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The COVID-19 pandemic demonstrated the power of NGS for monitoring the clustering, spread, and evolution of viruses.
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How Can NGS Help Prepare for Respiratory Viruses Season?

Reliable, sensitive, and scalable genomic tools are critical to combating existent and emerging infectious diseases

Photo portrait of Steven Henck
Steven Henck, PhD

Steven Henck, PhD, is the vice president of R&D at Integrated DNA Technologies, a global genomics solutions provider whose mission is to accelerate the pace of genomics.

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Published:Jan 16, 2024
|3 min read
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Photo portrait of Steven Henck

Steven Henck, PhD, is the vice president of R&D at Integrated DNA Technologies, a global genomics solutions provider whose mission is to accelerate the pace of genomics. IDT has developed proprietary technologies for genomics applications, such as next-generation sequencing, CRISPR genome editing, synthetic biology, digital PCR, and RNA interference.

Acute respiratory infections cause morethan 4 million deaths a year globally. Most of them are caused by viral pathogens, such as influenza viruses, respiratory syncytial viruses, adenoviruses, human rhinoviruses, and coronaviruses. Infections from these viruses peak in the fall and winter months, when  low temperatures and low humidity increase pathogen stability, impair immune response, and alter human behavior.

Health agencies, scientists, and organizations are typically prepared for these recurrent respiratory viruses. However, as viruses mutate and new ones emerge, technology that rapidly detects novel variants and enables scrutiny of the entire viral genome is crucial for monitoring and controlling the spread of disease.

NGS is a powerful, cost-effective tool

Nucleic acid amplification testing (NAAT), a PCR-based method, is powerful for detecting known viruses but is limited in its ability to support surveillance of variants and novel viruses, as it detects only a few target sequences of the viral genome. The recent COVID-19 pandemic demonstrated the power of next-generation sequencing (NGS) for monitoring the clustering, spread, and evolution of viruses. With it becoming affordable, NGS is an ideal tool for generating comprehensive, whole genome viral data for public health initiatives. Target enrichment methods are the most cost-effective sequencing techniques for this purpose.

Techniques for target enrichment

Target enrichment involves enriching or amplifying the viral genome to separate it from the host nucleic acid and other genomes present in complex samples, such as wastewater. Focusing on only the genome-of-interest makes it easier and less costly to sequence and increases the sensitivity to detect low viral loads.

The two common methods of target enrichment are hybridization capture and amplicon sequencing. For hybridization capture, nucleotide probes that hybridize across the viral genome are used to enrich the viral sequences from the host and other contaminating nucleic acids. Although the method is effective for identifying variants and novel strains, the workflow is long and can be cumbersome to adapt for high-throughput processing.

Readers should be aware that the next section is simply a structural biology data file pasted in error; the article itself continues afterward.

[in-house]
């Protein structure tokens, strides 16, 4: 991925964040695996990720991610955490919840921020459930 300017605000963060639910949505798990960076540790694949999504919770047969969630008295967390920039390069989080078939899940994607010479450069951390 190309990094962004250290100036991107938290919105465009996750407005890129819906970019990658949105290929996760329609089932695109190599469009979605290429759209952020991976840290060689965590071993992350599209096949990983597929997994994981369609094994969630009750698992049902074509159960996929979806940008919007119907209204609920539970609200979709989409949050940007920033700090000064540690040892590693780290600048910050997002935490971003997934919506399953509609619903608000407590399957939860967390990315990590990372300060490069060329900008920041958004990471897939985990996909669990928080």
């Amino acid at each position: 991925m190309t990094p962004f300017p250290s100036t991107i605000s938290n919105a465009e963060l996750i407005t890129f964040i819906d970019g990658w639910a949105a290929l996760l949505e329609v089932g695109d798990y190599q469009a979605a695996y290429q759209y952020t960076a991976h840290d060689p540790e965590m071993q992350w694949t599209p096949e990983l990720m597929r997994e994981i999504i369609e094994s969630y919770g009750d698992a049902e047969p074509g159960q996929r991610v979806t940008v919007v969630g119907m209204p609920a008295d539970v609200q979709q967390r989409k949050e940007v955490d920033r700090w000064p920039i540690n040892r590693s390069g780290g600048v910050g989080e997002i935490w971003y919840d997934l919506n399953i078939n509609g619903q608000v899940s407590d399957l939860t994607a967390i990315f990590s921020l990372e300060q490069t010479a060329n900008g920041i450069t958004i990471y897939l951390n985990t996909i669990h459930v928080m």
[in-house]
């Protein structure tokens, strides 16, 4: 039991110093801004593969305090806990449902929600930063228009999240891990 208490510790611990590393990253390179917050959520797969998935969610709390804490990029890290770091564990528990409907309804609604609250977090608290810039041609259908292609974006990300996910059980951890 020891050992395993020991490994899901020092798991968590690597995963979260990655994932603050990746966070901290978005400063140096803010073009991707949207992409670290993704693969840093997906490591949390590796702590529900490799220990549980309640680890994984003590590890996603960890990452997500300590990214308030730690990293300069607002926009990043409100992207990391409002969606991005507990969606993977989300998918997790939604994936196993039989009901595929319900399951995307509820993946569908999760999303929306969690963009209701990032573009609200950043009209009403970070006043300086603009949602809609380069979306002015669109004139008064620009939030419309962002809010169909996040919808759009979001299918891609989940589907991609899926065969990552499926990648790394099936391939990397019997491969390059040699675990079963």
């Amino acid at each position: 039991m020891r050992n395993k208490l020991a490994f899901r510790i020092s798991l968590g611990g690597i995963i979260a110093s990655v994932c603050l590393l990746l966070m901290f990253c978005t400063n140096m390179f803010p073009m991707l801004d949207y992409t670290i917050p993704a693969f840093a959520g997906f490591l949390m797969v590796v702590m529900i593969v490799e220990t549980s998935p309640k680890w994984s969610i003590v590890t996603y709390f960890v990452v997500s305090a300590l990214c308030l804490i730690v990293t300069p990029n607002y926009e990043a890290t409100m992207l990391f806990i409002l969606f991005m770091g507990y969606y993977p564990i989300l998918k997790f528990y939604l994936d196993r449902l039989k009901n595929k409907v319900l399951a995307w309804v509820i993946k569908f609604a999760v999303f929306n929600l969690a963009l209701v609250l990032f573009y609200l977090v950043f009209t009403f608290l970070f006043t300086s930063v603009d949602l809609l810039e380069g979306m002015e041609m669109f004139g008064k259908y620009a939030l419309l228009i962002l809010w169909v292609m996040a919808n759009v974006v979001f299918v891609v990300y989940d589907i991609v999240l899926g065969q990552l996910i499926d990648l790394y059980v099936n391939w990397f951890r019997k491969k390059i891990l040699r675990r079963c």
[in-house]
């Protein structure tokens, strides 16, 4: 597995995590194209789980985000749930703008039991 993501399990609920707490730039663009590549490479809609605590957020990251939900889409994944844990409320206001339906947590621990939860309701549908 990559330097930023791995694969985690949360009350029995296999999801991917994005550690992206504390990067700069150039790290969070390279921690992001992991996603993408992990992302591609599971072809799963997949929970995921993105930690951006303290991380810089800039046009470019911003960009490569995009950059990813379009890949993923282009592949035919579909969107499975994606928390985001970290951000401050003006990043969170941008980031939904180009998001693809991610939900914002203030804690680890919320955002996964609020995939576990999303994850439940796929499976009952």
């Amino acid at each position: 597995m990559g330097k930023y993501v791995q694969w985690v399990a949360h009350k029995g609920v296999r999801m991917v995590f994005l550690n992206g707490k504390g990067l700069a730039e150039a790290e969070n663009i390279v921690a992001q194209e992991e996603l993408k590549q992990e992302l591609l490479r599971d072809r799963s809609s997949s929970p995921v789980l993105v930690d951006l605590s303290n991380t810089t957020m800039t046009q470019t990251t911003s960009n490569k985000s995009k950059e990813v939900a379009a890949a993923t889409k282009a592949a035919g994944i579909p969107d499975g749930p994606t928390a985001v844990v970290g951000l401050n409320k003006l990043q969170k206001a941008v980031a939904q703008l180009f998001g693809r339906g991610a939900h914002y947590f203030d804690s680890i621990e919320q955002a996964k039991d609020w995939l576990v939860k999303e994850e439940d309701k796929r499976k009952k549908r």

In amplicon sequencing, amplicons are produced from highly multiplexed primer pairs that target regions spanning the length of the viral genome. An advantage of amplicon sequencing over hybridization capture is that amplicon library preparation is fast and simple to perform. Being PCR-based, amplicon sequencing can detect complete viral genomes even from samples with a low viral load.

An improvement on typical amplicon sequencing is to obtain contiguous genome coverage using primers that generate overlapping amplicons in a single tube—a powerful method that allows amplicon formation, even when a mismatch between primer and target prevents binding —enabling full genome coverage and detection of new variants as they emerge, using a single panel design. This method also speeds up virus identification by reducing, or eliminating, the need for panel versioning.

NGS is the method of choice for respiratory virus surveillance

NGS emerged a hero during the COVID-19 pandemic. Using NGS, the SARS-CoV-2 genome was sequenced within a month of the first patient being identified. Having the sequence information in the public domain was instrumental to the developing vaccines and identifying treatment options quickly.

The ability of viruses to continuously mutate results in a constant battle to ensure the timely availability of effective vaccines and treatments. A sensitive and specific tool, such as NGS, that provides a complete picture of the viral genome is key for respiratory virus season preparedness.

With technological improvements driving down the cost of sequencing and more sophisticated amplicon sequencing panels becoming available, health agencies are now better equipped to deploy appropriate testing and response strategies to any viral threat.